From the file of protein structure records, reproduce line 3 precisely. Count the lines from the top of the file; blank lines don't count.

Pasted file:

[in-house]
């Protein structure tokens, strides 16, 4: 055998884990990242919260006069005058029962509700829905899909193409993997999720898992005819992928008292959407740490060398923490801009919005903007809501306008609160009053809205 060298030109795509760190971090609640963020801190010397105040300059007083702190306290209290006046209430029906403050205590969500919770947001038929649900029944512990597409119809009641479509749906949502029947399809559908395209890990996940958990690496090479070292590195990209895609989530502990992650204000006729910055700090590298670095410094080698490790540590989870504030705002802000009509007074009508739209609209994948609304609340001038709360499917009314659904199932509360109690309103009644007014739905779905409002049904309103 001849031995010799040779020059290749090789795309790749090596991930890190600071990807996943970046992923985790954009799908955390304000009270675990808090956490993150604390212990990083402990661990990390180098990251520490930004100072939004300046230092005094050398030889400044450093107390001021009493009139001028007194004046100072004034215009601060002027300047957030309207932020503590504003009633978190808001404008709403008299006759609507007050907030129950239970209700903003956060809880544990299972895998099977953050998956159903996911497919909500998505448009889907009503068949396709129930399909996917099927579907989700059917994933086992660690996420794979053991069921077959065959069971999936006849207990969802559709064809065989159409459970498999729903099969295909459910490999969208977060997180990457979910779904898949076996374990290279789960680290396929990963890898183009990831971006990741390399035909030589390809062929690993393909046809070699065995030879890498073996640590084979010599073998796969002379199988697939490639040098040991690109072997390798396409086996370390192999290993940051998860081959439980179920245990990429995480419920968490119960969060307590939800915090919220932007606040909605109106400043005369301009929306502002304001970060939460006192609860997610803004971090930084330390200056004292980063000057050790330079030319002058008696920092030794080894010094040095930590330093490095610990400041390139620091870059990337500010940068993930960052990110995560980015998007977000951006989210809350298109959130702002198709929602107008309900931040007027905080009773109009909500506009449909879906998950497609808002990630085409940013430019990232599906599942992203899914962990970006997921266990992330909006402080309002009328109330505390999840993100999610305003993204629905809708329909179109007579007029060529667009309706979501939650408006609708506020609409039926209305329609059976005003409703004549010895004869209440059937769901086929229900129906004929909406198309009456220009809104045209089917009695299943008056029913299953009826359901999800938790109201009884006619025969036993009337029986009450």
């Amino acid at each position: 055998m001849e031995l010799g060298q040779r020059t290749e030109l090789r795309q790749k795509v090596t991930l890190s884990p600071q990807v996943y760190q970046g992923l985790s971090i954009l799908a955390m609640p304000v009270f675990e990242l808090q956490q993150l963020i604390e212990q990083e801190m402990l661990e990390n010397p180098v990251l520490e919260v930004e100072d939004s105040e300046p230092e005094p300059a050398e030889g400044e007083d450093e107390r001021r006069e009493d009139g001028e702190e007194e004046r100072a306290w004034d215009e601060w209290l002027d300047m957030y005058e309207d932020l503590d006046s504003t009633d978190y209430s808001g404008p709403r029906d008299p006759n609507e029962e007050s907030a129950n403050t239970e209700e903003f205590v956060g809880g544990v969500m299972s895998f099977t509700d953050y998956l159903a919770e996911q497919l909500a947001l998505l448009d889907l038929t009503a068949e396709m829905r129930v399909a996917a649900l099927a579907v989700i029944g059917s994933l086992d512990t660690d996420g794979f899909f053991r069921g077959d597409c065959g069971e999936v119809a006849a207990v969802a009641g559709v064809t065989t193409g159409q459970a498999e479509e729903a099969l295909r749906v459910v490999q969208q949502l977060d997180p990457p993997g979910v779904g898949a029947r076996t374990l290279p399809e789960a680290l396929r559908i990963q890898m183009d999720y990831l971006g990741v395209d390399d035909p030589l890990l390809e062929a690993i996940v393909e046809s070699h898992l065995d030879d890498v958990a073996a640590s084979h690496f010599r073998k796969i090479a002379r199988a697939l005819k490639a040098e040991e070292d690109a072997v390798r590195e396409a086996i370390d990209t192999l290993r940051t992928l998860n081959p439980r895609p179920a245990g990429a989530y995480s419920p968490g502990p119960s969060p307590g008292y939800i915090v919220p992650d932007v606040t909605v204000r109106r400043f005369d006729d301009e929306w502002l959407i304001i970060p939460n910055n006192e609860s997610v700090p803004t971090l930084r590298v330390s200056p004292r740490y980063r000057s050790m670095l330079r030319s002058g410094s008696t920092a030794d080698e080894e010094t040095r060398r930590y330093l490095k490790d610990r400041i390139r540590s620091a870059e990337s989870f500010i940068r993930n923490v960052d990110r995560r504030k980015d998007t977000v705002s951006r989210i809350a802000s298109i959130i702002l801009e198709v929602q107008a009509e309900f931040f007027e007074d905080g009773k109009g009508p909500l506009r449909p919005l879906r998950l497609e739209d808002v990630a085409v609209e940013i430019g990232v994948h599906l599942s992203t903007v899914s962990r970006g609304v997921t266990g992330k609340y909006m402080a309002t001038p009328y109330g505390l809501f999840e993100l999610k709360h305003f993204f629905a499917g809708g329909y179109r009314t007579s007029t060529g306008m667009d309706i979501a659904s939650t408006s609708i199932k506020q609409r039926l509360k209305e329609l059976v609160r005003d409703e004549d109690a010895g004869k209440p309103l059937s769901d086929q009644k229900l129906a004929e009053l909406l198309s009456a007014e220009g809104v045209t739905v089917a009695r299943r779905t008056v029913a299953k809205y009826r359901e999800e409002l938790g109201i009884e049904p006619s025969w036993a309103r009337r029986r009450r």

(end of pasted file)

């Amino acid at each position: 055998m001849e031995l010799g060298q040779r020059t290749e030109l090789r795309q790749k795509v090596t991930l890190s884990p600071q990807v996943y760190q970046g992923l985790s971090i954009l799908a955390m609640p304000v009270f675990e990242l808090q956490q993150l963020i604390e212990q990083e801190m402990l661990e990390n010397p180098v990251l520490e919260v930004e100072d939004s105040e300046p230092e005094p300059a050398e030889g400044e007083d450093e107390r001021r006069e009493d009139g001028e702190e007194e004046r100072a306290w004034d215009e601060w209290l002027d300047m957030y005058e309207d932020l503590d006046s504003t009633d978190y209430s808001g404008p709403r029906d008299p006759n609507e029962e007050s907030a129950n403050t239970e209700e903003f205590v956060g809880g544990v969500m299972s895998f099977t509700d953050y998956l159903a919770e996911q497919l909500a947001l998505l448009d889907l038929t009503a068949e396709m829905r129930v399909a996917a649900l099927a579907v989700i029944g059917s994933l086992d512990t660690d996420g794979f899909f053991r069921g077959d597409c065959g069971e999936v119809a006849a207990v969802a009641g559709v064809t065989t193409g159409q459970a498999e479509e729903a099969l295909r749906v459910v490999q969208q949502l977060d997180p990457p993997g979910v779904g898949a029947r076996t374990l290279p399809e789960a680290l396929r559908i990963q890898m183009d999720y990831l971006g990741v395209d390399d035909p030589l890990l390809e062929a690993i996940v393909e046809s070699h898992l065995d030879d890498v958990a073996a640590s084979h690496f010599r073998k796969i090479a002379r199988a697939l005819k490639a040098e040991e070292d690109a072997v390798r590195e396409a086996i370390d990209t192999l290993r940051t992928l998860n081959p439980r895609p179920a245990g990429a989530y995480s419920p968490g502990p119960s969060p307590g008292y939800i915090v919220p992650d932007v606040t909605v204000r109106r400043f005369d006729d301009e929306w502002l959407i304001i970060p939460n910055n006192e609860s997610v700090p803004t971090l930084r590298v330390s200056p004292r740490y980063r000057s050790m670095l330079r030319s002058g410094s008696t920092a030794d080698e080894e010094t040095r060398r930590y330093l490095k490790d610990r400041i390139r540590s620091a870059e990337s989870f500010i940068r993930n923490v960052d990110r995560r504030k980015d998007t977000v705002s951006r989210i809350a802000s298109i959130i702002l801009e198709v929602q107008a009509e309900f931040f007027e007074d905080g009773k109009g009508p909500l506009r449909p919005l879906r998950l497609e739209d808002v990630a085409v609209e940013i430019g990232v994948h599906l599942s992203t903007v899914s962990r970006g609304v997921t266990g992330k609340y909006m402080a309002t001038p009328y109330g505390l809501f999840e993100l999610k709360h305003f993204f629905a499917g809708g329909y179109r009314t007579s007029t060529g306008m667009d309706i979501a659904s939650t408006s609708i199932k506020q609409r039926l509360k209305e329609l059976v609160r005003d409703e004549d109690a010895g004869k209440p309103l059937s769901d086929q009644k229900l129906a004929e009053l909406l198309s009456a007014e220009g809104v045209t739905v089917a009695r299943r779905t008056v029913a299953k809205y009826r359901e999800e409002l938790g109201i009884e049904p006619s025969w036993a309103r009337r029986r009450r």